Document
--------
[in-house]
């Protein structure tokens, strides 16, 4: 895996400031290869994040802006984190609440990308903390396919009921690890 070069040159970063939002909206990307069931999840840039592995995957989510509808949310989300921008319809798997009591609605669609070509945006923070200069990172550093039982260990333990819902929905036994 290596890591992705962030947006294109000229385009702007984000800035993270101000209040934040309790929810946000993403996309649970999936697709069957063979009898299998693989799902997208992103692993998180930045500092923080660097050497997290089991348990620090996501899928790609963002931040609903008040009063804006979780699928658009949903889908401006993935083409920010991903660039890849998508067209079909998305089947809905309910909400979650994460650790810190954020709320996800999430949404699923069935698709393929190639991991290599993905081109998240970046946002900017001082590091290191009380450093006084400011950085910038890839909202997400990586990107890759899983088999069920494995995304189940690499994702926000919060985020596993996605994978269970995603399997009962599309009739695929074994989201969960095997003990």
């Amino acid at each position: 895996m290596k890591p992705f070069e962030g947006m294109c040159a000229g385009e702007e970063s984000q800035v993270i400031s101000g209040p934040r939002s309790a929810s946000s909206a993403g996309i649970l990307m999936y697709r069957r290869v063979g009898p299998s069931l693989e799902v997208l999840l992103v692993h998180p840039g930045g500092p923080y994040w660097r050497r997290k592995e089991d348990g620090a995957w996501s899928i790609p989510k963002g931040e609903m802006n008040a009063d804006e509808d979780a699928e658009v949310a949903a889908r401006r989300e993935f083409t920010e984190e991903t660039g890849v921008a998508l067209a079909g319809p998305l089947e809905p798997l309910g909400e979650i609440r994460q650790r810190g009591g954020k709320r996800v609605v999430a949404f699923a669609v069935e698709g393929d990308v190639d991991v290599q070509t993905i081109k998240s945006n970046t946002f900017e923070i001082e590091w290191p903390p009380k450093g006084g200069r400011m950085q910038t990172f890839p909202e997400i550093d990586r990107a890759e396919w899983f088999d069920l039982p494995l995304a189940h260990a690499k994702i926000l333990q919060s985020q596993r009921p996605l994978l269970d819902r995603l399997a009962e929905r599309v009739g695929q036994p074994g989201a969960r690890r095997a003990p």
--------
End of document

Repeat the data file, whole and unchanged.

[in-house]
């Protein structure tokens, strides 16, 4: 895996400031290869994040802006984190609440990308903390396919009921690890 070069040159970063939002909206990307069931999840840039592995995957989510509808949310989300921008319809798997009591609605669609070509945006923070200069990172550093039982260990333990819902929905036994 290596890591992705962030947006294109000229385009702007984000800035993270101000209040934040309790929810946000993403996309649970999936697709069957063979009898299998693989799902997208992103692993998180930045500092923080660097050497997290089991348990620090996501899928790609963002931040609903008040009063804006979780699928658009949903889908401006993935083409920010991903660039890849998508067209079909998305089947809905309910909400979650994460650790810190954020709320996800999430949404699923069935698709393929190639991991290599993905081109998240970046946002900017001082590091290191009380450093006084400011950085910038890839909202997400990586990107890759899983088999069920494995995304189940690499994702926000919060985020596993996605994978269970995603399997009962599309009739695929074994989201969960095997003990």
């Amino acid at each position: 895996m290596k890591p992705f070069e962030g947006m294109c040159a000229g385009e702007e970063s984000q800035v993270i400031s101000g209040p934040r939002s309790a929810s946000s909206a993403g996309i649970l990307m999936y697709r069957r290869v063979g009898p299998s069931l693989e799902v997208l999840l992103v692993h998180p840039g930045g500092p923080y994040w660097r050497r997290k592995e089991d348990g620090a995957w996501s899928i790609p989510k963002g931040e609903m802006n008040a009063d804006e509808d979780a699928e658009v949310a949903a889908r401006r989300e993935f083409t920010e984190e991903t660039g890849v921008a998508l067209a079909g319809p998305l089947e809905p798997l309910g909400e979650i609440r994460q650790r810190g009591g954020k709320r996800v609605v999430a949404f699923a669609v069935e698709g393929d990308v190639d991991v290599q070509t993905i081109k998240s945006n970046t946002f900017e923070i001082e590091w290191p903390p009380k450093g006084g200069r400011m950085q910038t990172f890839p909202e997400i550093d990586r990107a890759e396919w899983f088999d069920l039982p494995l995304a189940h260990a690499k994702i926000l333990q919060s985020q596993r009921p996605l994978l269970d819902r995603l399997a009962e929905r599309v009739g695929q036994p074994g989201a969960r690890r095997a003990p």